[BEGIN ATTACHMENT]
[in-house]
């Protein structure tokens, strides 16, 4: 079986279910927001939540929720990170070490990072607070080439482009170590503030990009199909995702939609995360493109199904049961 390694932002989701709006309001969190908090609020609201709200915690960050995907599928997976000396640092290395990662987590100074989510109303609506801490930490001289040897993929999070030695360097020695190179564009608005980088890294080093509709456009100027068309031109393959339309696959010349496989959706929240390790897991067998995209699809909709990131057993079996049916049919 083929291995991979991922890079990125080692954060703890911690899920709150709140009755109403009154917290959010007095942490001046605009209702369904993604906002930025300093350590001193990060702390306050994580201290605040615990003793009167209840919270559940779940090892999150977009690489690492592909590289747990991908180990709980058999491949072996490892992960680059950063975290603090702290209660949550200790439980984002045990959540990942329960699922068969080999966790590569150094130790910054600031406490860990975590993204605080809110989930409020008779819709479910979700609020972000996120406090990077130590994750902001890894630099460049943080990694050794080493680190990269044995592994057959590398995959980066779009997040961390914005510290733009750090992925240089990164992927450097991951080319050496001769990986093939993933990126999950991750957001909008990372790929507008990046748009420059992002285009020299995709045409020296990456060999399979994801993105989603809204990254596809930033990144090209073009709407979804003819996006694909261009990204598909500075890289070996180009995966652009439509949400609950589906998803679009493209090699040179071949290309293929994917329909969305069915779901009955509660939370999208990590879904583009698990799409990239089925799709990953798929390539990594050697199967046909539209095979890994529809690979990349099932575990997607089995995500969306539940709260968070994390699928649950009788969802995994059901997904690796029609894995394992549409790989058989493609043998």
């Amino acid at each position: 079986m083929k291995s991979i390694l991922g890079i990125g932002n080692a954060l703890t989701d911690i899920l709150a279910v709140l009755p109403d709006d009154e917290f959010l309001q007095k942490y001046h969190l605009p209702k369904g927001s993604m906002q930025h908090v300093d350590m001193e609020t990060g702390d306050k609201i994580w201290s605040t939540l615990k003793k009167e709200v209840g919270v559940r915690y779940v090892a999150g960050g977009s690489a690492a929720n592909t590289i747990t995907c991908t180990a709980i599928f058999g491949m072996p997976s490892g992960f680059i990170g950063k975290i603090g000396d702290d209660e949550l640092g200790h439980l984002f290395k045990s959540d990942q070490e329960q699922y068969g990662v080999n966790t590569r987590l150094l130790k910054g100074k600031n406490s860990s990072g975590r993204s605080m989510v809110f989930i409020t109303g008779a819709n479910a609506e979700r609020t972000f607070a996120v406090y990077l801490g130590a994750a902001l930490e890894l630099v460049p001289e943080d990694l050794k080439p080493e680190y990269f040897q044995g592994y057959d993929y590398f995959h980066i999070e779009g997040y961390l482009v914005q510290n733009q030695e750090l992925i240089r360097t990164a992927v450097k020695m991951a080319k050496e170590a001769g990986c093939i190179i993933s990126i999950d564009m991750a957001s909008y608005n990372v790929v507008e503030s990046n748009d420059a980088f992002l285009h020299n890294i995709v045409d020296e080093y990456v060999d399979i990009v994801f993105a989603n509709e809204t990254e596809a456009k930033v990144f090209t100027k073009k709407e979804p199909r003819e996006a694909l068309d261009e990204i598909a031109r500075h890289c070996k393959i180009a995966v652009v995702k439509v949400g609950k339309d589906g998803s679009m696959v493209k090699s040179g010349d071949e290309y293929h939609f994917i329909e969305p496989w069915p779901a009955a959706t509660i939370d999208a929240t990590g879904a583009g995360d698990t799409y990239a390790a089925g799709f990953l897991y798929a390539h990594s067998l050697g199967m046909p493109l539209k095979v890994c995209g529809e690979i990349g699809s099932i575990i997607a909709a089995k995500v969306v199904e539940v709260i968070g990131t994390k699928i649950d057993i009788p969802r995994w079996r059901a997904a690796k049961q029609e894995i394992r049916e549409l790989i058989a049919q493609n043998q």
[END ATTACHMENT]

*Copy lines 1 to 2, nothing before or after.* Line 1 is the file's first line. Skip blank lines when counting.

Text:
[in-house]
């Protein structure tokens, strides 16, 4: 079986279910927001939540929720990170070490990072607070080439482009170590503030990009199909995702939609995360493109199904049961 390694932002989701709006309001969190908090609020609201709200915690960050995907599928997976000396640092290395990662987590100074989510109303609506801490930490001289040897993929999070030695360097020695190179564009608005980088890294080093509709456009100027068309031109393959339309696959010349496989959706929240390790897991067998995209699809909709990131057993079996049916049919 083929291995991979991922890079990125080692954060703890911690899920709150709140009755109403009154917290959010007095942490001046605009209702369904993604906002930025300093350590001193990060702390306050994580201290605040615990003793009167209840919270559940779940090892999150977009690489690492592909590289747990991908180990709980058999491949072996490892992960680059950063975290603090702290209660949550200790439980984002045990959540990942329960699922068969080999966790590569150094130790910054600031406490860990975590993204605080809110989930409020008779819709479910979700609020972000996120406090990077130590994750902001890894630099460049943080990694050794080493680190990269044995592994057959590398995959980066779009997040961390914005510290733009750090992925240089990164992927450097991951080319050496001769990986093939993933990126999950991750957001909008990372790929507008990046748009420059992002285009020299995709045409020296990456060999399979994801993105989603809204990254596809930033990144090209073009709407979804003819996006694909261009990204598909500075890289070996180009995966652009439509949400609950589906998803679009493209090699040179071949290309293929994917329909969305069915779901009955509660939370999208990590879904583009698990799409990239089925799709990953798929390539990594050697199967046909539209095979890994529809690979990349099932575990997607089995995500969306539940709260968070994390699928649950009788969802995994059901997904690796029609894995394992549409790989058989493609043998």